• Psychiatric evaluation: A thorough assessment of mental status, including thoughts, moods, delusions, hallucinations, substance use, and personal and family history.
  • Diagnostic criteria: The doctor may use criteria from the Diagnostic and Statistical Manual of Mental Disorders (DSM-5) to confirm the diagnosis.

Treatment

Schizophrenia requires lifelong treatment, even during periods of symptom remission. Treatment involves a combination of medications and psychosocial therapy. Hospitalization may be necessary in some cases. A psychiatrist usually leads the treatment team, which may include psychologists, social workers, psychiatric nurses, and case managers.

Medications

Antipsychotic medications are the cornerstone of schizophrenia treatment, targeting brain neurotransmitters like dopamine. Second-generation antipsychotics are generally preferred due to lower risk of serious side effects. Some common antipsychotic medications include:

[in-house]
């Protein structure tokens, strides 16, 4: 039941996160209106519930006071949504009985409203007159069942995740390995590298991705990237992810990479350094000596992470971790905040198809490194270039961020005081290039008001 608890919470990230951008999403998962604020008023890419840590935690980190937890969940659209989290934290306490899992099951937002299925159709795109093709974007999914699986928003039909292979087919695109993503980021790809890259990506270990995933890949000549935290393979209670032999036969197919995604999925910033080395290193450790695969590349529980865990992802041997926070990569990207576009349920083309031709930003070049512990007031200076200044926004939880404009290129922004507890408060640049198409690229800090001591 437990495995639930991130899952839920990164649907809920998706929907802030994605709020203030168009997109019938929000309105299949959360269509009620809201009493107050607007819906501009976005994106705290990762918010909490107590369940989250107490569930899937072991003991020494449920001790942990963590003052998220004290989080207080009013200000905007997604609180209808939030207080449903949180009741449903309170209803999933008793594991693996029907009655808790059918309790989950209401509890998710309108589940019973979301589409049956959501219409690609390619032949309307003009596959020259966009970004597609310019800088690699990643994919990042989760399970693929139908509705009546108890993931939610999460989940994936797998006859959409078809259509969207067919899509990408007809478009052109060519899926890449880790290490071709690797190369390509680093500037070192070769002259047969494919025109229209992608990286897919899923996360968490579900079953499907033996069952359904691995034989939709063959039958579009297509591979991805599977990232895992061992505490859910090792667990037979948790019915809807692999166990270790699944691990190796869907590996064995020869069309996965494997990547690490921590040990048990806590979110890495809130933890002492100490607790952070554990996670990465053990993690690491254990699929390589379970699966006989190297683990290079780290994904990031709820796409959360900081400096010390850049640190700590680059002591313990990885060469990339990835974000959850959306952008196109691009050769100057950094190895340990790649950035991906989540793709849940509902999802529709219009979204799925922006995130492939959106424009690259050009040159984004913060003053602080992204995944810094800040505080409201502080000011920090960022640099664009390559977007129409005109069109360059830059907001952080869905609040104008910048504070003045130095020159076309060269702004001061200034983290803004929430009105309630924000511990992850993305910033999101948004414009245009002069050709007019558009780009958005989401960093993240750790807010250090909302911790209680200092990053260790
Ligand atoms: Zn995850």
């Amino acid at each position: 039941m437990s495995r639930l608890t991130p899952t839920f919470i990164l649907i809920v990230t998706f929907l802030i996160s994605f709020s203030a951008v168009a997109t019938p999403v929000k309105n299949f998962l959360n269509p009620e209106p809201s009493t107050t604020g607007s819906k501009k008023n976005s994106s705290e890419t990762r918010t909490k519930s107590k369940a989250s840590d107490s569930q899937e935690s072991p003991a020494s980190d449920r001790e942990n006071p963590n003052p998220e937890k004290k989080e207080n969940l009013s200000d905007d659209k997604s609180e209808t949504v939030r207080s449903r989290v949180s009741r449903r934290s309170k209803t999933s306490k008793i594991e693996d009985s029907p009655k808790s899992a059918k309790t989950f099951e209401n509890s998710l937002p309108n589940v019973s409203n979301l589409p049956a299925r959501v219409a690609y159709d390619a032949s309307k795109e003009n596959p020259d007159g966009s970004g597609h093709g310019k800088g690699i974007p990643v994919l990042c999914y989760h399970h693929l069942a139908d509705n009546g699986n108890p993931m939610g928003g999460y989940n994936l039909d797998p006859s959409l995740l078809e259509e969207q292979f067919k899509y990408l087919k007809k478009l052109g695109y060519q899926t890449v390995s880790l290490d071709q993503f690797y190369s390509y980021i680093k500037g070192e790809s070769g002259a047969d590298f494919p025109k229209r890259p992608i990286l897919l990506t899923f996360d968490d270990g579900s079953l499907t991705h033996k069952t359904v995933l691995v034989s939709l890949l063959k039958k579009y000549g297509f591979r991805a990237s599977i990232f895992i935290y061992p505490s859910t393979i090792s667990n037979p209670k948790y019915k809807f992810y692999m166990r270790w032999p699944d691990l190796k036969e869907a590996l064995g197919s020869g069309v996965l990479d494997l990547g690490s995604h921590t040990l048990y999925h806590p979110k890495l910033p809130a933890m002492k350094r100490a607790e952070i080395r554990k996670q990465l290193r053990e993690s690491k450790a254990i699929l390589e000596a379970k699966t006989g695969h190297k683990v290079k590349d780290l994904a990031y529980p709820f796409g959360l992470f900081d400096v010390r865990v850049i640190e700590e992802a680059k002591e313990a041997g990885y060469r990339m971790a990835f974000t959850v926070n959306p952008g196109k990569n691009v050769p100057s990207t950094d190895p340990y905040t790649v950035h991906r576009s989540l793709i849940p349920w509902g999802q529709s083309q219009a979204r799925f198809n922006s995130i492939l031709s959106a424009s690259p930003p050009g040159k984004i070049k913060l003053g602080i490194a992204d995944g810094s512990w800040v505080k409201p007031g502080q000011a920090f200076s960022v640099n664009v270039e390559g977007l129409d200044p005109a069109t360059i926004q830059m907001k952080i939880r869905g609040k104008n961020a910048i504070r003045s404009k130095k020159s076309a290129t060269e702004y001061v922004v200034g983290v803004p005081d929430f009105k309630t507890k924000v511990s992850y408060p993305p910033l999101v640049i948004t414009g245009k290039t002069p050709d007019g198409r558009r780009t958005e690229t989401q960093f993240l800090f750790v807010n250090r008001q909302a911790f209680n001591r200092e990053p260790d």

• Aripiprazole (Abilify)
  • Asenapine (Saphris)
  • Brexpiprazole (Rexulti)
  • Cariprazine (Vraylar)
  • Clozapine (Clozaril, Versacloz)
  • Iloperidone (Fanapt)
  • Lurasidone (Latuda)
  • Olanzapine (Zyprexa)
  • Paliperidone (Invega)
  • Quetiapine (Seroquel)
  • Risperidone (Risperdal)
  • Ziprasidone (Geodon)

First-generation antipsychotics are also available, but they may have more neurological side effects.

Long-acting injectable antipsychotics are another option for some individuals.

Psychosocial Interventions

Once psychosis recedes, psychological and social interventions are important for managing schizophrenia. These may include:

  • Individual therapy
  • Social skills training
  • Family therapy